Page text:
Youn Yuh-jung poses for photos after winning the best supporting actress award at 93rd Academy Awards in Los Angeles, on Sunday. (Yonhap-Reuters)
Oscar winner Youn Yuh-jung, 73, is loved not just for her acting, but also for her candid and humorous remarks.
The veteran actor of over 50 years said on a US television show on Tuesday that she doesn’t “admire” Hollywood.
“When some project comes from America, people in Korea think I admire Hollywood,” Youn told NBC Asian America.
“No, I don’t admire Hollywood. The reason I keep coming is because if I come to the States and work, maybe I’m able to see my son one more time. That’s from the bottom of my heart.”
Youn became the first Korean and second Asian on Sunday to take home an Oscar for best supporting actress for her role as a grandmother in Lee Issac Chung’s “Minari.”
In response to a question asking about her future plans at a Korean news conference hosted by the South Korean Consulate General in Los Angeles after her win, she said her life will continue as usual.
“Winning an Oscar doesn’t mean Youn Yuh-jung becomes Kim Yuh-jung. Memorizing lines is very difficult for me now, but I don’t want to be a nuisance to others. I thought it would be great if I can do this as long as I’m not a nuisance,” she said.
On what made Minari get global attention, Youn said, “The script was well-written. The sacrifice of a grandmother and parents is a universal story. That moved people. Because the director wrote it with all his heart.”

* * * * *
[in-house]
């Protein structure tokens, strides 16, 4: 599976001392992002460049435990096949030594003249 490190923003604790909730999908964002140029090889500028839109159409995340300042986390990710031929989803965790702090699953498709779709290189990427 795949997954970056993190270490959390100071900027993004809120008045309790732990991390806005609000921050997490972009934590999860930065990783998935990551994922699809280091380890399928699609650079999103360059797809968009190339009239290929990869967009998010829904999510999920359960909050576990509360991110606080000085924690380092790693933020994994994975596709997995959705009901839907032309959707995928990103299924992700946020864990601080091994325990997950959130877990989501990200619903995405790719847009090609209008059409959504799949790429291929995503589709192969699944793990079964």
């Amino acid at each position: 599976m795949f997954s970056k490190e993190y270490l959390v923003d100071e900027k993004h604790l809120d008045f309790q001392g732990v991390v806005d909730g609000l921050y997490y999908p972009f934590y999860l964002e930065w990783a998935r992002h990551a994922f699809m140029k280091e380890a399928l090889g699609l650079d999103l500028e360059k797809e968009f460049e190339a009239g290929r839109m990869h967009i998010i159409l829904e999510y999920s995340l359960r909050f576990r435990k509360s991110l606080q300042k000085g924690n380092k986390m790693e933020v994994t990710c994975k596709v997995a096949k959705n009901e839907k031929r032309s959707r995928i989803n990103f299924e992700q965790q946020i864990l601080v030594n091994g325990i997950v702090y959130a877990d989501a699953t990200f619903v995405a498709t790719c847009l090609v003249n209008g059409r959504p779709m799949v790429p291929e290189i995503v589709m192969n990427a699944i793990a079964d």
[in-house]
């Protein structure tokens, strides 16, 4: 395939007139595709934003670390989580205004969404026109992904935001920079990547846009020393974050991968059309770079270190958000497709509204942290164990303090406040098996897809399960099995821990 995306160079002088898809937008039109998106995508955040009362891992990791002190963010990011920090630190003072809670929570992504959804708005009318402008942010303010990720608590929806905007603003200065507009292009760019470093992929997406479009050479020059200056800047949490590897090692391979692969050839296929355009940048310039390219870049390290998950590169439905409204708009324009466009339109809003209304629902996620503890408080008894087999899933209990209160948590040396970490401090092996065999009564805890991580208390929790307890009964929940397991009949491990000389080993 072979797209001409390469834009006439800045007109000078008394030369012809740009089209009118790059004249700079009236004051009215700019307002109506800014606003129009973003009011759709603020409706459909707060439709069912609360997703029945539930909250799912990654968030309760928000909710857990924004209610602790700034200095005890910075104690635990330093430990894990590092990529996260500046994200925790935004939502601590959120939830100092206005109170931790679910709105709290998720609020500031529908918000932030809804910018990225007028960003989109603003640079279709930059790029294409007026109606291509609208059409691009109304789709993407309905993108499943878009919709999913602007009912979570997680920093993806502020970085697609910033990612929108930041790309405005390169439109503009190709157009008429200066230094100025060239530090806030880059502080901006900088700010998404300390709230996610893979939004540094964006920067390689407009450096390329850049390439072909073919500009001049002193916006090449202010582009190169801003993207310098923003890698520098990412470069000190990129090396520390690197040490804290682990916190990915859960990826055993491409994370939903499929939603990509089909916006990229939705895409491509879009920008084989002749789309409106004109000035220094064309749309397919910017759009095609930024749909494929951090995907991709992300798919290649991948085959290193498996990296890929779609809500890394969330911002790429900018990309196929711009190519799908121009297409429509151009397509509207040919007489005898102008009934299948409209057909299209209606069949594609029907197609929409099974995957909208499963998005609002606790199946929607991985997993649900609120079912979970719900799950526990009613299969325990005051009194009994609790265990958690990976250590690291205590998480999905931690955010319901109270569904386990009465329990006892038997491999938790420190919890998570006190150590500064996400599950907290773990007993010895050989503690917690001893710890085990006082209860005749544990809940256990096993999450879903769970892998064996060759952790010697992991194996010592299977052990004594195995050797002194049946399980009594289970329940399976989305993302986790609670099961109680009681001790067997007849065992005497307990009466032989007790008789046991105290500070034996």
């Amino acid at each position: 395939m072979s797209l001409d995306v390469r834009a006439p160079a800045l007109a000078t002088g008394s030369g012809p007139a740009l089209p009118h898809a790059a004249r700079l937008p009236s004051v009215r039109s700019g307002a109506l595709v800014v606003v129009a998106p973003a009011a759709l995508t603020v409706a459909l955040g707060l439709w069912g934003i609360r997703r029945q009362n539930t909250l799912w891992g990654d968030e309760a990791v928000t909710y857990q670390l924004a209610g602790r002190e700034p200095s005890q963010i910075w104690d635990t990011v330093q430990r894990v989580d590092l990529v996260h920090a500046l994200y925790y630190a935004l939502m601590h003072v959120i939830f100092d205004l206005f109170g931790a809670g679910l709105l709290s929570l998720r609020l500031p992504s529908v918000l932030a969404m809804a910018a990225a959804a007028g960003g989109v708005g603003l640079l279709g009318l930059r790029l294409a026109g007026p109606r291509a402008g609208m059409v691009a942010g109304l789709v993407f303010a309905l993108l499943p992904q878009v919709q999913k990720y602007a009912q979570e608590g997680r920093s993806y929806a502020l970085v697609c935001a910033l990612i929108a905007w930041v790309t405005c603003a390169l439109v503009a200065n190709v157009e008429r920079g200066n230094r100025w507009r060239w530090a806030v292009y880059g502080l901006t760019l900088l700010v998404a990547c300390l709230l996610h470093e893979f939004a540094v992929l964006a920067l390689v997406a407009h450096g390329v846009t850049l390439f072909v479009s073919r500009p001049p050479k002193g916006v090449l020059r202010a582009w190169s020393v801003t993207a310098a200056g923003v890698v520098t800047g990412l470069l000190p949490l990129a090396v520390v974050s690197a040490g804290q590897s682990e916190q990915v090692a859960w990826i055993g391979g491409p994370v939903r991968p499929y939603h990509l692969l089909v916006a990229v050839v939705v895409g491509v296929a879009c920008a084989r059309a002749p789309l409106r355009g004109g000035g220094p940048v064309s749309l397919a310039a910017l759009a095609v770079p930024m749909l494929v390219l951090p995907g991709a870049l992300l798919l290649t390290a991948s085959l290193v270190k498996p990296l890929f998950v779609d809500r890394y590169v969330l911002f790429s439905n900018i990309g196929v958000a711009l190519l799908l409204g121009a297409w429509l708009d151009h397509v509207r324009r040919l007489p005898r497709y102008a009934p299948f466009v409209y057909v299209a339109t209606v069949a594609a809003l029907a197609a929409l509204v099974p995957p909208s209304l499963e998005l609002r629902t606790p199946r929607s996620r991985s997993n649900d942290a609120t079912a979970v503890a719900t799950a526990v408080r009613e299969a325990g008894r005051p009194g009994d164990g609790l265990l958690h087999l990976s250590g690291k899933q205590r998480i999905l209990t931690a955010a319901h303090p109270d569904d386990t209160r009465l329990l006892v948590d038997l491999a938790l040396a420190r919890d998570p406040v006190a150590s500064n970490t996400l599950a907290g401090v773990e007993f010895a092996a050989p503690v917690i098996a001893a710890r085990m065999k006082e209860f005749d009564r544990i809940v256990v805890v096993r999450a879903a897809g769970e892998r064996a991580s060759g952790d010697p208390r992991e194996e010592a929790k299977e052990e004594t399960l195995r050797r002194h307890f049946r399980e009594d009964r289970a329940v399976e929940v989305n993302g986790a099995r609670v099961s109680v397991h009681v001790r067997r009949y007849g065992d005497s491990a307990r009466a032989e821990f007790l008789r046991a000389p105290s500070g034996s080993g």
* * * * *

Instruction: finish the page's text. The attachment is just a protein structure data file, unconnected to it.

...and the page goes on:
She has expressed great respect for 43-year-old director Lee Isaac Chung, saying he had everyone on the set under control while respecting them all.
“American education seems to have made him a very refined Korean. It was so nice to see that kind of refinement,” she said.
She has also expressed admiration for Glenn Close, a fellow Oscar nominee for best supporting actress, saying she really wished the award went to the American actress who is the same age as her.
Youn said she saw Close play “A Streetcar Named Desire” in London in the early 2000s, and envied Close’s courage for playing Blanche, a character symbolizing purity and innocence in her 20s, despite being in her 50s at the time.
“I knew she wasn’t doing this just for the money. She was challenging her acting and working hard,” Youn said.
She shrugged about the stream of questions on meeting Brad Pitt at the Academy Awards.
“He is actually the producer of our movie. I asked him to spend more money next time we make a film,” she said of Pitt, who owns the production company behind “Minari,” Plan B Entertainment.
“I also told him to come to Korea. He said he will. But Americans have fancy vocabulary. He said my performance was very respectable and whatnot, but I’m old. I don’t fall easily for what others say.”
She had jokingly asked Pitt at the award ceremony, “Where were you when we were filming in Tulsa?”
By Kim So-hyun (firstname.lastname@example.org